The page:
Two protesters are seeking HK$50,000 from the police after officers used handcuffs whilst arresting them ahead of this year’s July 1 pro-democracy demonstration. The protest took place when Chinese President Xi Jinping was in Hong Kong for the 20th anniversary of the Handover.

According to writs obtained by HKFP from Labour Party’s Chiu Yan-loy, the two claimants – Leung Kwok-wah and Kwan Chun-pong – were displaying a “I want real universal suffrage” banner at 8:30am in the morning at the Tsim Sha Tsui harbour. A plainclothes officer, who did not provide identification, clashed with the claimants.

police claimants
The claimants, assisted by Chiu Yan-Loy. Photo: Citizen News.

Kwan fell on to the ground and Leung stood at the promenade using his phone – they were arrested by two uniformed officers following the dispute. The officers put handcuffs on the claimants even though they did not resist arrest, and did not remove them until they reached the Tsim Sha Tsui police station, the writ said.

The pair claimed that – in using handcuffs – the police used excessive force beyond what was reasonable and necessary, constituting assault. They said it was in violation of Chapter 29 of the Police General Orders. The chapter of the guidelines specifies the circumstances in which handcuffs may be used, but it is not currently available publicly.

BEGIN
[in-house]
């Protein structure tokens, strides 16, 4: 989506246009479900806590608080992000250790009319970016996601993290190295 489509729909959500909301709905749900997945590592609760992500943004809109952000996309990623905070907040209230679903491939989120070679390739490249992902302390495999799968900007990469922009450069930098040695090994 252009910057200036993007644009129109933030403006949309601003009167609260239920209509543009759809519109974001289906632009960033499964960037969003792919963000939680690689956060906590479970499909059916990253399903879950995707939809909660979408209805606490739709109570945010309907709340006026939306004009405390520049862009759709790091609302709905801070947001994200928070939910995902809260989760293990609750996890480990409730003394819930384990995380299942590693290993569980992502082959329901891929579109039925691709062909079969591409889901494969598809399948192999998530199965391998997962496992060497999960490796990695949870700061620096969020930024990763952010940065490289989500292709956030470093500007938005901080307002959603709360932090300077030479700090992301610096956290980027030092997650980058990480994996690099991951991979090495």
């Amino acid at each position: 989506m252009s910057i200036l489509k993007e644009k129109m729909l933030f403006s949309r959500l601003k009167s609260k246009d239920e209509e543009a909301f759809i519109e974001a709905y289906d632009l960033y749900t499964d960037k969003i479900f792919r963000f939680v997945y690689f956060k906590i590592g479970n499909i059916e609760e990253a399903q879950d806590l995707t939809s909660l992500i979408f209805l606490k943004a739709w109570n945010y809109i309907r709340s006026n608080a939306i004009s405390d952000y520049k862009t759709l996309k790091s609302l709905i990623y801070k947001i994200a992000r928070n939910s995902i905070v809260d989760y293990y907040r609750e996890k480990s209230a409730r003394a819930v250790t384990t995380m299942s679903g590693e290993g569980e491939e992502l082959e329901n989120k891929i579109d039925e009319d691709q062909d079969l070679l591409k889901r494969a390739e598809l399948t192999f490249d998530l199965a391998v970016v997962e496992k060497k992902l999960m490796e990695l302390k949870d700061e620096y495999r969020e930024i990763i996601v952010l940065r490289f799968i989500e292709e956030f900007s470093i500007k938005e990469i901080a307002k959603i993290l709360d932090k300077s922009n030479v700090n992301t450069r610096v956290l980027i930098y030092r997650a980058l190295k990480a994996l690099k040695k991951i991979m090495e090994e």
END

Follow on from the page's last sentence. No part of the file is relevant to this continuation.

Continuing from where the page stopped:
File photo: Thómas Tan, via Flickr.

The claimants are now seeking HK$50,000 at the Small Claims Tribunal in compensation from the police commissioner, including HK$25,000 for pain and suffering, HK$15,000 for injury to dignity and HK$10,000 in punitive damages.

Outside court, the two claimants said that they hoped the legal challenge will force the relevant guidelines on the use of force to become public, so as to keep a check on police powers.

The Small Claims Tribunal adjudicator recommended that the claimants seek legal advice owing to the points of law involved in the case, Ming Pao reported. The hearing will resume on February 1, 2018.

Karen is a journalist and writer covering politics and legal affairs in Hong Kong for HKFP. She has also written features on human rights, public space, regional legal developments, social and grassroots activism, and arts & culture. She is a BA and LLB graduate from the University of Hong Kong.